Unless I have major revisions to tackle, I write new words every morning, Monday through Friday, usually between seven and twelve. By lunchtime I’m usually tapped, creatively, so I switch to other tasks, like edits or web updates or paperwork. If inspiration strikes, I’ll write in the evening or on the weekend, but I try to keep that time writing-free, to recharge my brain and to remind myself that there’s a greater world outside the one in my head. I stay disciplined simply because writing is the thing I usually want to be doing most, and because I believe if you treat writing like a serious, lucrative, full-time job, eventually it can become just that.
I don’t have daily word count goals. I used to, but I found that I beat myself up unnecessarily on days when the words weren’t flowing, and stopped short on days with good momentum as soon as I hit my 2,000-word goal, even though I probably could have gone on and maybe doubled that. So now I have weekly goals, usually 10,000 words a week. That’s still an average 2,000 per day, but I might write 1,000 on Monday, 500 on Tuesday, 4,500 on Wednesday… My word counts fluctuate like the weather here in New England, so I quit viewing a 500-word day as a failure, because usually a drought one day will mean a flood a day or two later.
2. What is your favorite aspect of male beauty?
Oh, there are as many favorite physical traits as there are lust worthy men! Eyes, hands, arms, voice… But above all, I think charisma is what makes a man truly attractive. And you can’t pay a tailor or trainer to give you charisma.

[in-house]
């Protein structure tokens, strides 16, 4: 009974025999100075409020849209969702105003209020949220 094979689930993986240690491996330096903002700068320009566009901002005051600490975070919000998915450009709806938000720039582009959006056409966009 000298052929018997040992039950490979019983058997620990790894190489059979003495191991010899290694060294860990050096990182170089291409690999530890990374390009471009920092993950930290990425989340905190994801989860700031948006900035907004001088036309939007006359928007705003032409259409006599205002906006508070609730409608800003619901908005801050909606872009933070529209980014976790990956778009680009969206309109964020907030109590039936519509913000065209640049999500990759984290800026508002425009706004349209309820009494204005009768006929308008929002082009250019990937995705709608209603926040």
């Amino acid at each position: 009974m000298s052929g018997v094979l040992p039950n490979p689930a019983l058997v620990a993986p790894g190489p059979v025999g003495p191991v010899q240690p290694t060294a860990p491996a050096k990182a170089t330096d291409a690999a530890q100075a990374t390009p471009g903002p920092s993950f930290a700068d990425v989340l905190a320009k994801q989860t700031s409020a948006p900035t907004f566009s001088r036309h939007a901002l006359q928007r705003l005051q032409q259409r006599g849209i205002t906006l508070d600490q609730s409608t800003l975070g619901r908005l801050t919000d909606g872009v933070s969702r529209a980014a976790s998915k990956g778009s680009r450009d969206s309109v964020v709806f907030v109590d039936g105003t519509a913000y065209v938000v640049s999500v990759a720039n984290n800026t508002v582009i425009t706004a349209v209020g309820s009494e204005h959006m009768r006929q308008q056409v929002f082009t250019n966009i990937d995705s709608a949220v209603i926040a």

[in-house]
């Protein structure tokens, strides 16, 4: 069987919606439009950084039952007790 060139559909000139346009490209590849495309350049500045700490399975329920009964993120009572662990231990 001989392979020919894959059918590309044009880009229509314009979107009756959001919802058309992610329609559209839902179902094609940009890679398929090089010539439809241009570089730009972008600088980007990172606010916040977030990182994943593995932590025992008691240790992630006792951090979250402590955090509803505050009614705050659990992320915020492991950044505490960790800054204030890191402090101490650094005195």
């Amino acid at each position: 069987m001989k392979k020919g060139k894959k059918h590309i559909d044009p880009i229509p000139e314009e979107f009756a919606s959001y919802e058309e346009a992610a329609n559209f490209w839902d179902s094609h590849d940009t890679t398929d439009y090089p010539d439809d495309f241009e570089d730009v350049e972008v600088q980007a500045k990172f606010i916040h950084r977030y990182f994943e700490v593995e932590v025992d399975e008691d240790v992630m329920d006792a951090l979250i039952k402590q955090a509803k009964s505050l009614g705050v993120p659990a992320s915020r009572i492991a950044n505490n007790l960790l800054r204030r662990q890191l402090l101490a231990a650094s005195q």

3. Are there any core beliefs that you have that inform your life on an ongoing basis? (Ex. vegetarian, dog is my co-pilot, church of warm baths, etc.)
I guess the closest I’d have to that is, “Trust your gut.” I’m a big believer in intuition. Oh and karma, too. I have to believe in the laws of karma, since if karma weren’t real, the world would simply be too unfair a place to live in.
4. What are your top three favorite things about being a woman?
a) The aforementioned gift of intuition
b) more interesting clothes and accessories than men get
c) multiple orgasms
5. What are you most proud of?
Huh. I’ve never really thought about that question, possibly because I don’t have children yet. I guess I’m proud of lots of small things, like having some books out, having no credit card debt, being able to run a few miles without stopping, the volunteer work I’ve done with penguins, traveling alone to New Zealand, and having cultivated the perfect chocolate chunk cookie recipe.
6. Just for giggles can you tell us what your top five favorite books are?
I’ll give you my all-time top five, some of the books I re-read on a nearly yearly basis, in no particular order:
1. The Long Walk by Richard Bachman (aka Stephen King)
2. A Clergyman’s Daughter by George Orwell
3. Valley of the Dolls by Jacqueline Susann (no, really)
4. A Prayer for Owen Meany by John Irving
5. Geek Love by Katherine Dunn
Oh, and 6. anything by David Sedaris
Thank you so much to Cara/ Meg for the quickie interview!
And the most exciting thing is Cara has offered to give away a book to one lucky reader.
So just leave a comment and your name will be entered in a drawing to win the book of your choice!